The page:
I first met Lance even before I knew The Club, when a group of us at UBC were busy fund-raising, the purpose of which is another story and unimportant. Somebody directed us to Lance, who responded to our request for a jazz festival not only with his own band, but by dragooning four other groups - all donating their time and talent. Lance, I was to learn, would play for a kid's birthday party or a dog fight or any other occasion at the drop of a hat. He would play pro bono, or pass-the-hat or union scale or - New Year's Eve - whatever the going rate. He may have had independent means, or perhaps he lived off the nourishment of music - I never found out, although I knew him for many years.
Lance could play anything. He played regular gigs as lead tenor sax in Dal Richards' big band. His own Dixieland Jazz Band consisted of trumpet, trombone, clarinet, bass, guitar, drums and piano, and Lance was the clarinet. He also played soprano sax, alto, occasionally a huge bass sax bigger than himself, and when the occasion demanded it - a banjo. His wife told me once that for relaxation, at home, his instrument of choice was classical oboe.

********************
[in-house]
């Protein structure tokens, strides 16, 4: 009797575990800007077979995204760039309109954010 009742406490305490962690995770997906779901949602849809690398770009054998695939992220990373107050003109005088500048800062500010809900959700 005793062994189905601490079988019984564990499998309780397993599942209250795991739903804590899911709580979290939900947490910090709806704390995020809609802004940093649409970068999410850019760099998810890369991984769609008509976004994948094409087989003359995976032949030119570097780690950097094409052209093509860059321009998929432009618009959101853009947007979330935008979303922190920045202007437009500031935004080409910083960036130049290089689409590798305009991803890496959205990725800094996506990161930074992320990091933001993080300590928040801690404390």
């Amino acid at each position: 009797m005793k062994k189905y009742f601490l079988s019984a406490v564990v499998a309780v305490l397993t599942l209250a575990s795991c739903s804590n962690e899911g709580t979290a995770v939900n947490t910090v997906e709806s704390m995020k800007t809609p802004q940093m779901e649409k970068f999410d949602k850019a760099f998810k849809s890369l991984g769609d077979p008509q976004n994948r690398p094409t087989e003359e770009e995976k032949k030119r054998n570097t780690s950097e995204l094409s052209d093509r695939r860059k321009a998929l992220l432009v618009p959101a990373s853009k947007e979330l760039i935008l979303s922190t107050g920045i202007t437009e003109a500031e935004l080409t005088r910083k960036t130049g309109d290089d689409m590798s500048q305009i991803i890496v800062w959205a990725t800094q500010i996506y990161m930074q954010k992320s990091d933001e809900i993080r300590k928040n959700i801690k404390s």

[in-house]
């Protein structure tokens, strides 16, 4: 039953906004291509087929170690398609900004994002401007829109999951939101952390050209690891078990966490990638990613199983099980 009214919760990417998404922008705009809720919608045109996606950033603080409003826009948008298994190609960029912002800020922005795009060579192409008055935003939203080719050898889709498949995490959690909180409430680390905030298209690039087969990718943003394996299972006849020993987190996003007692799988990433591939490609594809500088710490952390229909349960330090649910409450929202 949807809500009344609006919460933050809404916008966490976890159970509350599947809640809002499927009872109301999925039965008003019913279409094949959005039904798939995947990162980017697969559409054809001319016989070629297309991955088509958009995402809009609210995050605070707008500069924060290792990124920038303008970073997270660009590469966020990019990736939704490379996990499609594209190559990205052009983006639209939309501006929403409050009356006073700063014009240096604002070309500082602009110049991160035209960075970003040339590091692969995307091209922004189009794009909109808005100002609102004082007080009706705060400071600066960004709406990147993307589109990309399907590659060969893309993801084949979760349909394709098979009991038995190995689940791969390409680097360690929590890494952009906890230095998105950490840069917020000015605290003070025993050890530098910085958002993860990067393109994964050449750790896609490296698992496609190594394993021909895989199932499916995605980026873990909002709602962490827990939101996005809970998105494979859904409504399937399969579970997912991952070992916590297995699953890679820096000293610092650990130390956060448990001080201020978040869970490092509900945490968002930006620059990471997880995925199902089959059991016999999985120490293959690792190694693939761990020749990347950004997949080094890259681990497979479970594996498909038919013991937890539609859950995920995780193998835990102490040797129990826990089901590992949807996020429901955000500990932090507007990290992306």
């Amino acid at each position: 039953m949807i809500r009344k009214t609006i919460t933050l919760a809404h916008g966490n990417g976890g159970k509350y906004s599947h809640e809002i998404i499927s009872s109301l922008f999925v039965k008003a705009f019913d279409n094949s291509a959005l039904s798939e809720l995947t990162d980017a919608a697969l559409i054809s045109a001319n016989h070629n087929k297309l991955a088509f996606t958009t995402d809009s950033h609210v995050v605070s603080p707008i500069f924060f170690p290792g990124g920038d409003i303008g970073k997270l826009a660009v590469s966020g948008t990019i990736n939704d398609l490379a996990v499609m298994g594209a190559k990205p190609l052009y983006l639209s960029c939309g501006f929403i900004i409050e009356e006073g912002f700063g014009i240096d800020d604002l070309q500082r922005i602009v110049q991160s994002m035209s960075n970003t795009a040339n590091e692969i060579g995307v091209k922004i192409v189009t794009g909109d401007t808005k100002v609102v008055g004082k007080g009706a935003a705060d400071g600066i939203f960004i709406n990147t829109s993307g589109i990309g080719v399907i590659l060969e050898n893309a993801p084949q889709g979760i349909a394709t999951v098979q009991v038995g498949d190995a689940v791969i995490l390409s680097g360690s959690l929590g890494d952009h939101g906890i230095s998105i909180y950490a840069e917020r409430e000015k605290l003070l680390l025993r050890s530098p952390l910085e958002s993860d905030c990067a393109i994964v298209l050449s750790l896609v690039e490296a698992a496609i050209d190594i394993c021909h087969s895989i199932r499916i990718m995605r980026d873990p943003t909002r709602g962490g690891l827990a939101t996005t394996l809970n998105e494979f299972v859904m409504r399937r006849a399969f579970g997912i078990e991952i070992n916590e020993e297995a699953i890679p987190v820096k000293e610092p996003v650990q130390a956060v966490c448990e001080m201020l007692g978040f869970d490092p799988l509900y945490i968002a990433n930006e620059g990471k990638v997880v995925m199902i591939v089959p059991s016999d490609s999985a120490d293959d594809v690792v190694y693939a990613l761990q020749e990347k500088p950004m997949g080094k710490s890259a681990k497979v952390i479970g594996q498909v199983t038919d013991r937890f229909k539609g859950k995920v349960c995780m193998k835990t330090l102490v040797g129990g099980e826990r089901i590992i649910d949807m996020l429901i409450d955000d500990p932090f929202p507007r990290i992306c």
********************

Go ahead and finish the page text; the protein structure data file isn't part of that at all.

To illustrate, one Armistice Day, as was our wont, we, a delegation from the Jazz Club attended at the Billy Bishop Legion near Kits Beach, which was packed to the doors and Lance's band was in residence. When I had fought through to the tiny band stand, instead of the usual seven guys, I discovered only four musicians, one more than those in Picasso's famous painting. The reason for this paucity, I learned was austerity and a Legion budget that couldn't afford Lance's usual complement. There was Doug, the usual drummer, Frank the piano man, Gavin, the bass player, who uncharacteristically was nursing a clarinet and, as a consequence, Lance himself brandished a trumpet, which he appeared to be getting by with quite handily.